• National Post: Kuitenbrouwer, The Walk Across Toronto On Lawrence Avenue East, a tasty little piece of Lebanon

    Posted on: April 18th, 2016

    June 5, 2009

    A note to rice connoisseurs: Arz Fine Foods, 1909 Lawrence Avenue East, will be getting in its new shipment of basmati next Tuesday or Wednesday.
    Not all the rice is created equal, it turns out: Armand Boyadjian, co-owner of Arz, says he travels to India annually to meet the rice merchants in Delhi and select his supply.
    “I buy three-year-old basmati,” he says. “Long grain, nothing broken inside.” His boxcar container of rice travels by ship to Montreal then will jump a train to Toronto.
    Arz opened 20 years ago near here, expended 10 years ago and today is the  Pusateri’s of Middle Eastern food, with a huge assortment of nuts and a bakery selling pita, cakes, cookies, savoury pie and three kind of baklava: pistachio, walnut and cashew.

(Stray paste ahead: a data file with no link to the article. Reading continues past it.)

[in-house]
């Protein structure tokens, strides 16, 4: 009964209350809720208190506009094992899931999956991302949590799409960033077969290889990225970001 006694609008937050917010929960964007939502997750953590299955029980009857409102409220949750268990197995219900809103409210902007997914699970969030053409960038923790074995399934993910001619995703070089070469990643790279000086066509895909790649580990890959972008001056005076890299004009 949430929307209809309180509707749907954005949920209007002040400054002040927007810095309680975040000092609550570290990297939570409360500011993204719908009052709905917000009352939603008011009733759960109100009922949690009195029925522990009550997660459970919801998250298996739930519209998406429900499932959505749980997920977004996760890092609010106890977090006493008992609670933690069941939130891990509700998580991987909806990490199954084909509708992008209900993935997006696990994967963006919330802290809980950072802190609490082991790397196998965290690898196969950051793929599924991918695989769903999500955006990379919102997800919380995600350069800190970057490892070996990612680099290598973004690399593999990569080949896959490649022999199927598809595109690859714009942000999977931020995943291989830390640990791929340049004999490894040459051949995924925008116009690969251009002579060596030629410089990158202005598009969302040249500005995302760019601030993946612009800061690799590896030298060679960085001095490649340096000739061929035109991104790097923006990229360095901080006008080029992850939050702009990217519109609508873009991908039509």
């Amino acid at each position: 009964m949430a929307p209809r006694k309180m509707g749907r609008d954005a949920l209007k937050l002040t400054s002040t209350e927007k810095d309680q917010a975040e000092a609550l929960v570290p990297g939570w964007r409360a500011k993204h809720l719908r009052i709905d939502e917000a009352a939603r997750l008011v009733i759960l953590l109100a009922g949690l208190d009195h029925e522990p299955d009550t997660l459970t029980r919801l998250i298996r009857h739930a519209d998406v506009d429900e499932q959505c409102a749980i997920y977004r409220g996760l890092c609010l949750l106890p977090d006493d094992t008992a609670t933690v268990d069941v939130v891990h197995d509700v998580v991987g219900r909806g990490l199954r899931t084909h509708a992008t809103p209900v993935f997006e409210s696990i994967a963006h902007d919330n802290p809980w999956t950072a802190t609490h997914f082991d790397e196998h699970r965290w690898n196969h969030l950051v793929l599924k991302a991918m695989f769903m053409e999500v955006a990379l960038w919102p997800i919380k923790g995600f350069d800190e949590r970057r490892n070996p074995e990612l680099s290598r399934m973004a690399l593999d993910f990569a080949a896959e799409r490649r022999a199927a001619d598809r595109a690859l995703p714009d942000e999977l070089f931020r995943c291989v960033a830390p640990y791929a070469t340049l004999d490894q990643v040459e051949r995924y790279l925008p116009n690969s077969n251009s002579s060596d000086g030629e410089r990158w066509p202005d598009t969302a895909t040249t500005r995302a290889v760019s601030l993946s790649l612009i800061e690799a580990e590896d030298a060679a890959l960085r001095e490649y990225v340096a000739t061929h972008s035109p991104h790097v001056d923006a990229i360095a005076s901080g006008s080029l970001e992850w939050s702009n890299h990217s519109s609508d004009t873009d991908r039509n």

Born in Lebanon of Armenian descent, Mr. Boyadjian spent nine years as a chef in Paris before coming to Toronto. He likes it here. “If you tell me to go back and live Paris, no,” he says “Too crowded.”
    As Toronto’s Lebanese prosper, they are leaving this area, too.
    “Five, seven years ago it was all Arab,” Mr. Boyadjian says. He is now planning two more branches of Arz (Arz is the Arab word for cedar on the nation’s flag), following his customers to Mississauga and Richmond Hill, where his own family now lives.
    Half of Arz customers are non-Arabs, drawn to its treats.
    “People come from all over to there,” says Jeewan Drashad of Foster’s Shoes across Lawrence. He is from Guyana. “Their nuts are really fresh.”
    Ali Ghaem, a taxi driver originally from Iran, came in to Arz while I was there and ordered a simple feast: a bowl of fava beans, a whole wheat pita and a plate of lemon slices, mint springs, raw onion and fresh tomatoes. The cafe in Arz has no menu; I was fortunate for his friendship. I ordered the same. We drizzled fine olive oil and lemon juice on the beans and ate them between bites of mint.
    “It’s a real food, nutrition and very cheap,” Mr. Ghaem says. With a half-litre of fresh carrot juice, my bill was $10.